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any plant of the aroid genus Arum, of Europe and the Mediterranean region, having arrow-shaped leaves and a typically white spathe See also cuckoopint
arum lily, another name for calla (sense 1)
Word Origin
C16: from Latin, a variant of aros wake-robin, from Greek aron
Collins English Dictionary - Complete & Unabridged 2012 Digital Edition
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Examples from the Web for arum
Historical Examples
  • This arum, for example, grows first from a small hard seed with a single lobe or seed-leaf.

  • And now the arum begins its great preparations for the act of flowering.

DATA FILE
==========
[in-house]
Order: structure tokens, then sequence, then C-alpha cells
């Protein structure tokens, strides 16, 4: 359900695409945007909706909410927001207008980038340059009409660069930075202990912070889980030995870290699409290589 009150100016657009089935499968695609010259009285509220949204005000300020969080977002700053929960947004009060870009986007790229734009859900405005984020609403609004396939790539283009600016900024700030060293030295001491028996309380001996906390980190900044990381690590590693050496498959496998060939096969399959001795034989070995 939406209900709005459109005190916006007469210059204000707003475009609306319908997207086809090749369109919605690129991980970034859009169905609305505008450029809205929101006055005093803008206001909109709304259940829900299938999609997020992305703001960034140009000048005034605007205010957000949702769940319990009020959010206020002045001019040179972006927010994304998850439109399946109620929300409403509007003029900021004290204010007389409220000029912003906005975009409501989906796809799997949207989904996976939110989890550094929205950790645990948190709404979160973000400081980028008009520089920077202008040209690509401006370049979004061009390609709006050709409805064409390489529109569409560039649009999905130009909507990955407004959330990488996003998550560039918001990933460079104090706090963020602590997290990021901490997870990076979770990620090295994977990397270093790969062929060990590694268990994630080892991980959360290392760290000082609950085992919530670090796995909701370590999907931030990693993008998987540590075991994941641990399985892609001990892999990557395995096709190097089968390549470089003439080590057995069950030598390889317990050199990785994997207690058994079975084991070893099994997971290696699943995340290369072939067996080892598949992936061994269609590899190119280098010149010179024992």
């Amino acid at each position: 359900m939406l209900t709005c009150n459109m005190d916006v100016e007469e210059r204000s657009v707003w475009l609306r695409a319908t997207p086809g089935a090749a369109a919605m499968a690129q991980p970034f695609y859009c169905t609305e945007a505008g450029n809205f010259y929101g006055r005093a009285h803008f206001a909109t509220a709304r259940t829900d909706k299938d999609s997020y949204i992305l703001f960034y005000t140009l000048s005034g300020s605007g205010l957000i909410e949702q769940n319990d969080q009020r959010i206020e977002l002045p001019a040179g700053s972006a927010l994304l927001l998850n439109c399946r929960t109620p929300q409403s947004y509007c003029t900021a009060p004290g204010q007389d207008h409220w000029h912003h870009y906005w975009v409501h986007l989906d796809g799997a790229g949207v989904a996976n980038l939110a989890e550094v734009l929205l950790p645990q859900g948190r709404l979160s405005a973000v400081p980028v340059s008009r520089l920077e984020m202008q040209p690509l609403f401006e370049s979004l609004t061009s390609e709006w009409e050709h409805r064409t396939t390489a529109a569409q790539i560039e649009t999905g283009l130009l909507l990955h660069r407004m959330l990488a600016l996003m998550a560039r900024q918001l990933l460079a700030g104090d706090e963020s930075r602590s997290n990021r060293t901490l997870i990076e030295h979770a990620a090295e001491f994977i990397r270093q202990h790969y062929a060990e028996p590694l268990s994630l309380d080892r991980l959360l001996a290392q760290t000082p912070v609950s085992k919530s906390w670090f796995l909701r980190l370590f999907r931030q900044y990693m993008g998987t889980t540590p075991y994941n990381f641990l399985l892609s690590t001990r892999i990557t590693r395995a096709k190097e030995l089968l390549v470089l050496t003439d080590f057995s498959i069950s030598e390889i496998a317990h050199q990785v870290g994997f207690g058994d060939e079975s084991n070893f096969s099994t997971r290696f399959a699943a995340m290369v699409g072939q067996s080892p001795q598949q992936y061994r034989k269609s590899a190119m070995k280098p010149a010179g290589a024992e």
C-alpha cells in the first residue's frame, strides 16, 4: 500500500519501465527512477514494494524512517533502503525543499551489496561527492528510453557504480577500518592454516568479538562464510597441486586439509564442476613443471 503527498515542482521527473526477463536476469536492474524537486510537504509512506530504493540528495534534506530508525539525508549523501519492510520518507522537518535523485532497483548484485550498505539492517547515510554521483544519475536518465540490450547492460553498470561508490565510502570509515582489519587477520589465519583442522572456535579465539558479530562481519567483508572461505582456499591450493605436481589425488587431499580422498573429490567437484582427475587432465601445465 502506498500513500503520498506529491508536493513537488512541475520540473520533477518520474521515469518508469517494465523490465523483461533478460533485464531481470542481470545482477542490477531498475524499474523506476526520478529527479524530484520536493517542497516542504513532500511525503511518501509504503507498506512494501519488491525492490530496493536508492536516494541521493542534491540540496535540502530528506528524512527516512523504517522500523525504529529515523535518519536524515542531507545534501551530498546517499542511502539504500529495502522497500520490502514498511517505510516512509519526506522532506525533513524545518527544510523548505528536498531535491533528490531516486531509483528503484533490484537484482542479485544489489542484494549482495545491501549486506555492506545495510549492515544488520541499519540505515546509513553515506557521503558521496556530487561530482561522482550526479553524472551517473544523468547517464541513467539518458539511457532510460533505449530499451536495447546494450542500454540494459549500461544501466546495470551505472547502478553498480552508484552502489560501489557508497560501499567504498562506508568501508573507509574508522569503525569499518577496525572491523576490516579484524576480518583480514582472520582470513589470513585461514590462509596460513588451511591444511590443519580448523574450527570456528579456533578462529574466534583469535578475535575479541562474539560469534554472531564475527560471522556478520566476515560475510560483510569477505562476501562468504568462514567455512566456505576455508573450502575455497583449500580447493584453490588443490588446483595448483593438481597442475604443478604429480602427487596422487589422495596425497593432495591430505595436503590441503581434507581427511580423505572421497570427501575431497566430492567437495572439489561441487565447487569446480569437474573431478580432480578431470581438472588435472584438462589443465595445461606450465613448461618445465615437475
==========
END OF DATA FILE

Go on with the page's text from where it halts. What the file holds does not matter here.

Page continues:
• The interiors of the houses are decorated profusely with coco-palm leaves, goian (arum) plants, and flags.

  • But we must continue our researches, and they bring us now to the arum.

    Everyday Objects W. H. Davenport Adams
  • This occurs in Geranium pratense, Thymus serpyllum, arum maculatum, and many others.

    Darwinism (1889) Alfred Russel Wallace
  • But as soon as the pollen is discharged the hairs wither away, and then the flies are free to visit a second arum.

  • Among the tubers produced are sweet potatoes, white potatoes, yams, the arum and the yucca.

    Cuba, Old and New Albert Gardner Robinson
  • But the principal crop is the taro-plant (arum esculentum), from which the native food of poi is made.

    A Boy's Voyage Round the World The Son of Samuel Smiles
  • Strange as is the action of the arum, the method whereby the mentzelia takes its prey is even more wonderful.

  • All around was a tableland of lush grass with marigolds and arum lilies instead of daisies and buttercups.

    Prester John John Buchan

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